Beleaguered U.S. automakers are seeking federal help beyond the money available for them as part of a financial industry bailout and a loan package to fund more fuel-efficient cars, the White House said Tuesday.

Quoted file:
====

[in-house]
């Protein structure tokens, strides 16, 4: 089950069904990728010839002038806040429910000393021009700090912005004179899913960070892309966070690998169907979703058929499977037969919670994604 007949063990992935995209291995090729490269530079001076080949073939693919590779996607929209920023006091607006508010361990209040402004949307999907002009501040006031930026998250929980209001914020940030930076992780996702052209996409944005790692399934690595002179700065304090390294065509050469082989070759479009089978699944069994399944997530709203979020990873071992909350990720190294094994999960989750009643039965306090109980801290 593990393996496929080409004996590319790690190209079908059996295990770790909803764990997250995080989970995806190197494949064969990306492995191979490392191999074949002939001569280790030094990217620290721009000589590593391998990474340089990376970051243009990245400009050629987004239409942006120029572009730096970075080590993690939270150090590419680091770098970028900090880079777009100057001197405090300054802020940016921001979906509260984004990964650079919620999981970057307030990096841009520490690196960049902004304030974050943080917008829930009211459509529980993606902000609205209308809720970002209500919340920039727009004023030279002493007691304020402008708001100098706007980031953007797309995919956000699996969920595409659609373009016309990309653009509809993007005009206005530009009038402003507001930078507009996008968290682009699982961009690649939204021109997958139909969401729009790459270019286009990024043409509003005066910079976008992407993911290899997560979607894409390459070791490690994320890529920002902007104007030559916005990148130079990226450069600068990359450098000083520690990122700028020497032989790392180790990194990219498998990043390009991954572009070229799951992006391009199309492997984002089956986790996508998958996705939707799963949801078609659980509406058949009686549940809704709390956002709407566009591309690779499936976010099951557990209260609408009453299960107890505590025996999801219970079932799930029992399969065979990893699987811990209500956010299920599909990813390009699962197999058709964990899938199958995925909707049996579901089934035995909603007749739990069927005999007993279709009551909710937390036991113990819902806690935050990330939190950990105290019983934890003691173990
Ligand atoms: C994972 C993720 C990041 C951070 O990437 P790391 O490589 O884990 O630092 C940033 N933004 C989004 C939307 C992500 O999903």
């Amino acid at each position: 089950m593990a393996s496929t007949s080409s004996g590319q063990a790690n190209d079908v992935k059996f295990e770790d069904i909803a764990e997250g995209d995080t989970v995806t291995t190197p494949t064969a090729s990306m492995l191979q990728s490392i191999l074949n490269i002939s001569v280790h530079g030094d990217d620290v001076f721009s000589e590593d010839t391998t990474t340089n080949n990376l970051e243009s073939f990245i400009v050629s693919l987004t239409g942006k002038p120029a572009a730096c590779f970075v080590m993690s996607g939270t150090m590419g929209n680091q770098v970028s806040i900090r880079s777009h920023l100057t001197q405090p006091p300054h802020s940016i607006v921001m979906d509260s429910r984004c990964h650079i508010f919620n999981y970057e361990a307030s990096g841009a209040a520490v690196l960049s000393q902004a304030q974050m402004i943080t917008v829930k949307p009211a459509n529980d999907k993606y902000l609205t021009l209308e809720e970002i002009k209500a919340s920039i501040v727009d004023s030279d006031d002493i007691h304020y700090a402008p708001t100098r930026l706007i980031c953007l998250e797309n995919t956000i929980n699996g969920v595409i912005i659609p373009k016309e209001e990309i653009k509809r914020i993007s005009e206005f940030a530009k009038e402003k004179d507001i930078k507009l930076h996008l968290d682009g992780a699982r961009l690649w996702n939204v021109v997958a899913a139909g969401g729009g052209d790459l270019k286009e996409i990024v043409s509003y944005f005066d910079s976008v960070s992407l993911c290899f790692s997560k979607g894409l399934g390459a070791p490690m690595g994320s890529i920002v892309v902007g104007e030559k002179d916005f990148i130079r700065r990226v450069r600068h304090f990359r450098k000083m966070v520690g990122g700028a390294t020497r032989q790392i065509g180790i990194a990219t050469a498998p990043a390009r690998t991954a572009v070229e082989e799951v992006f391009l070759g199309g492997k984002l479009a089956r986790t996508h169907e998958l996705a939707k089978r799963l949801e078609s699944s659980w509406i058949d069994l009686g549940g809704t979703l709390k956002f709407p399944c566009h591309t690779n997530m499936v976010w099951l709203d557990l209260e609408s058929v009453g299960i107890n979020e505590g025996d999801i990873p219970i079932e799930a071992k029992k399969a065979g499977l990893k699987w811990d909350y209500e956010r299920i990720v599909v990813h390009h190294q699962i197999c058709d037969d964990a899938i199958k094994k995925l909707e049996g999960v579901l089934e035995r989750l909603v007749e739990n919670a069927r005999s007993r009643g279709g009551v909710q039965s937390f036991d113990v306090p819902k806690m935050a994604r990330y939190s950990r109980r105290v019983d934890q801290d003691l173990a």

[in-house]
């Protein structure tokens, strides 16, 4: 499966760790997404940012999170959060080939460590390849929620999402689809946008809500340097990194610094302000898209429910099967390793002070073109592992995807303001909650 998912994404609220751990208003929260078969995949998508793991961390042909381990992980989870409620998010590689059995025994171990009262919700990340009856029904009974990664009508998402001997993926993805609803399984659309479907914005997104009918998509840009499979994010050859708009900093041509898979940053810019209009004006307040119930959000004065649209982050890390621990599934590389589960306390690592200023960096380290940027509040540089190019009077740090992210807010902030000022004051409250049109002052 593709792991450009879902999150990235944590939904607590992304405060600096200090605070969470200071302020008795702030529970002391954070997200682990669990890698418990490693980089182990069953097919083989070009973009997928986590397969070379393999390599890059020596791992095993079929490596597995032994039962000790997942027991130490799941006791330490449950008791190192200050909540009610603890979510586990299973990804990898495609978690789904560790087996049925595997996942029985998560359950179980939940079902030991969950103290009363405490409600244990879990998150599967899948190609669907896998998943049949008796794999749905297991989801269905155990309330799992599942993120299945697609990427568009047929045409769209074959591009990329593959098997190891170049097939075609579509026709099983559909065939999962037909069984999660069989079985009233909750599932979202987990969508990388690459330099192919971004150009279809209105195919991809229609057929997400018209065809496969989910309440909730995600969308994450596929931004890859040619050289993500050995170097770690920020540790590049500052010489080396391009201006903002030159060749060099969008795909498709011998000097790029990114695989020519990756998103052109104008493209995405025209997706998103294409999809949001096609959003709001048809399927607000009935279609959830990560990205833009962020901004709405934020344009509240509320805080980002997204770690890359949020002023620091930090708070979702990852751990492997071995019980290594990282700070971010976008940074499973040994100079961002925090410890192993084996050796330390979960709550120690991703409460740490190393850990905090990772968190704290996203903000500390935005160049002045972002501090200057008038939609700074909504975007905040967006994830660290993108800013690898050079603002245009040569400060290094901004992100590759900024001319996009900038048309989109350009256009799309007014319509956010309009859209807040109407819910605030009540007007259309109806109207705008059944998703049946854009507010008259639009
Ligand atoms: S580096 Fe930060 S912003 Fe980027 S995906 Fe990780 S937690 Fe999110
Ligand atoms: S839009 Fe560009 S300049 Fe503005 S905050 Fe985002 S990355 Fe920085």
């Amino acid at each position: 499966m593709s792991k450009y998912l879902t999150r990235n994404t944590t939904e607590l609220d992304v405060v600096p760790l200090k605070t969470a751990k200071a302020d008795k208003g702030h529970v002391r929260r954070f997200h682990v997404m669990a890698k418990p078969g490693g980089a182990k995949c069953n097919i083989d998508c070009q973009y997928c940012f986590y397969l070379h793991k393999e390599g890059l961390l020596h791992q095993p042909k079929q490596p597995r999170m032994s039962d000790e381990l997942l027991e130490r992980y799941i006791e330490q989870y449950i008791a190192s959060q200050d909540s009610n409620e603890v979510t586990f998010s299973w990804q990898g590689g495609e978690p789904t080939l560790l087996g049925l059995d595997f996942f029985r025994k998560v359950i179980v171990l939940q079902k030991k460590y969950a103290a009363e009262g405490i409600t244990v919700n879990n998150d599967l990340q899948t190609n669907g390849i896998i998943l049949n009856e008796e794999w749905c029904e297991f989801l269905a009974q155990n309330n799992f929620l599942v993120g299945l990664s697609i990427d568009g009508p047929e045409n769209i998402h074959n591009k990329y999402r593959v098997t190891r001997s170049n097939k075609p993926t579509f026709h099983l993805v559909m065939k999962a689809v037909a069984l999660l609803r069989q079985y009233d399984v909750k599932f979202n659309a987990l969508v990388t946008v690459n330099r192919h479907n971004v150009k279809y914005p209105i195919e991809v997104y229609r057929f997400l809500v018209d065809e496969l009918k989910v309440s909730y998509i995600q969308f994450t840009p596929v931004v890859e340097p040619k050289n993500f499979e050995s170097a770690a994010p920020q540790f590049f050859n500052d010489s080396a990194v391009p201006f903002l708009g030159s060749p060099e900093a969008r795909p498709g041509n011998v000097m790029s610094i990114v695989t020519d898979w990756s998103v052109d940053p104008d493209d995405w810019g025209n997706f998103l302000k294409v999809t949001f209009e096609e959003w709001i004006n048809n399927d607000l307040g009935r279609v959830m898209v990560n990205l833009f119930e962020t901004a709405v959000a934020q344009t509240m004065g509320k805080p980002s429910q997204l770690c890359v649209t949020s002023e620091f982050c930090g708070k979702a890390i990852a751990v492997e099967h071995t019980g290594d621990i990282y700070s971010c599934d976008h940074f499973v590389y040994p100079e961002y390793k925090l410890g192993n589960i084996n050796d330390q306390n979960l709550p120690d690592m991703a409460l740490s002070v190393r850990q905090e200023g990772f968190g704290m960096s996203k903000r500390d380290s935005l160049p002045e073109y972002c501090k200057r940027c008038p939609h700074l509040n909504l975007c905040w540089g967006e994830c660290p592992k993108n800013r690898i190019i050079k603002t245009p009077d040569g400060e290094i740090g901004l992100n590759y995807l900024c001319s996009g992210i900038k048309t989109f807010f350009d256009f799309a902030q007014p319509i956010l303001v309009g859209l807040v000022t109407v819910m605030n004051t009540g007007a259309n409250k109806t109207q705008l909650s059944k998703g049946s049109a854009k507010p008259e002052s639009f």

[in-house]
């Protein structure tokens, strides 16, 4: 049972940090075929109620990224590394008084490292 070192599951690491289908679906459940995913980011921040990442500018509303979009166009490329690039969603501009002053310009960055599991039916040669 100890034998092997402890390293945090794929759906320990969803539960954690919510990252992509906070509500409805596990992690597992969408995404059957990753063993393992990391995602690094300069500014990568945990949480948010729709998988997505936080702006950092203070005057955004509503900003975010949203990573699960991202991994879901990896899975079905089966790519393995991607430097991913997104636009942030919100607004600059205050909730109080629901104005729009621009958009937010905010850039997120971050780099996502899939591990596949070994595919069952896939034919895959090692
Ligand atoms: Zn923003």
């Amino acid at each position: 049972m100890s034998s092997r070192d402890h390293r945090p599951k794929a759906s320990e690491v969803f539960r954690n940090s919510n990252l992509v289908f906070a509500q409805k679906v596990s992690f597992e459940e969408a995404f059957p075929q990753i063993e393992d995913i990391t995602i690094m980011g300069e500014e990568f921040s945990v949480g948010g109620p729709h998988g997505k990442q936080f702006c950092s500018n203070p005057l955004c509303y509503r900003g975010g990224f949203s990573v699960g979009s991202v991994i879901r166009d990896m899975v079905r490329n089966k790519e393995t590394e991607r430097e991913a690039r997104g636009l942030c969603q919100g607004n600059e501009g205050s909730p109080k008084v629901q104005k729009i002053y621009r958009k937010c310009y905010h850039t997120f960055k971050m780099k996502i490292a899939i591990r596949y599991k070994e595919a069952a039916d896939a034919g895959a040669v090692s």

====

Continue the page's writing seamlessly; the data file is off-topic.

Beleaguered U.S. automakers are seeking federal help beyond the money available for them as part of a financial industry bailout and a loan package to fund more fuel-efficient cars, the White House said Tuesday.White House spokeswoman Dana Perino said the auto industry has talked to the Bush administration about funding on a much broader scale than the two programs approved by Congress earlier this fall.“No doubt that the automakers are big, important companies, important to a lot of families and important to a lot of regions in this country,” Perino said. “We are capable of competing at a level where these companies can succeed, they might just need a little help. And that’s what Congress asked us to help provide them.”General Motors Corp., which is in talks about acquiring Chrysler LLC, is pursuing $5 billion to $10 billion in government aid, said an industry official, who declined to be identified because the discussions were private. GM officials declined comment.GM has approached members of Congress and the administration about a number of ways government funding could be used to help the company, including playing a part in a Chrysler deal, said a person briefed on the negotiations. The person asked not to be identified because no deal has been completed.The requests have come as General Motors and Chrysler LLC are burning up cash because of an auto industry sales meltdown due to the U.S. economic downturn.Perino said the “decisions about their futures — and potential mergers — will be decided by them.”Yet industry analysts say government funding might be necessary to seal a deal because of the difficult economic conditions and frozen credit markets.The Bush administration and Congress would have an interest in the automakers’ survival because of the magnitude of the pension obligations it would face in a bankruptcy and the potential for massive job losses.Chrysler employs about 49,000 in the United States and has about 125,000 pensioners. GM has 177,000 U.S. workers and about 500,000 people receiving pensions.The Center for Automotive Research in Ann Arbor, Mich., estimates for each auto manufacturing position, there are 7.5 jobs with parts makers and other companies, meaning the industry accounts for millions of jobs.Any role by the government in a GM-Chrysler deal would face scrutiny from Congress because it would likely lead to significant job losses as the companies combine operations.The White House is focused on two major options to aid the industry, Perino said. They include the $25 billion in government loans approved by Congress for fuel-saving technology and money to free up credit through the $700 billion Wall Street bailout.Perino said the White House is trying to help automakers access part of the $25 billion. GM has been seeking about $5 billion from the program.Both Barack Obama and John McCain, along with Michigan lawmakers, have urged the Bush administration to expedite the money after estimates it could take six to 18 months to fund the loans.While the government wrangling continues, all three U.S.-based automakers are having cash troubles, with Chrysler and GM considered by industry analysts to be in the worst shape.GM, which is burning through more than $1 billion per month, is interested in acquiring Chrysler to access its $11 billion cash stockpile. Chrysler, however, has an unspecified amount of debt, and many of its dealers, factories, brands and models duplicate GM’s and likely would be shed if GM acquires Chrysler.GM likely wants government dollars to make the numbers work to acquire Chrysler, perhaps using some of the money to shut down redundant Chrysler operations.Industry analysts say Chrysler is in such bad shape it could go into bankruptcy next year if it doesn’t take on a partner or isn’t acquired by another automaker. GM also could reach the minimum amount of cash needed to pay its bills sometime next year, analysts have said.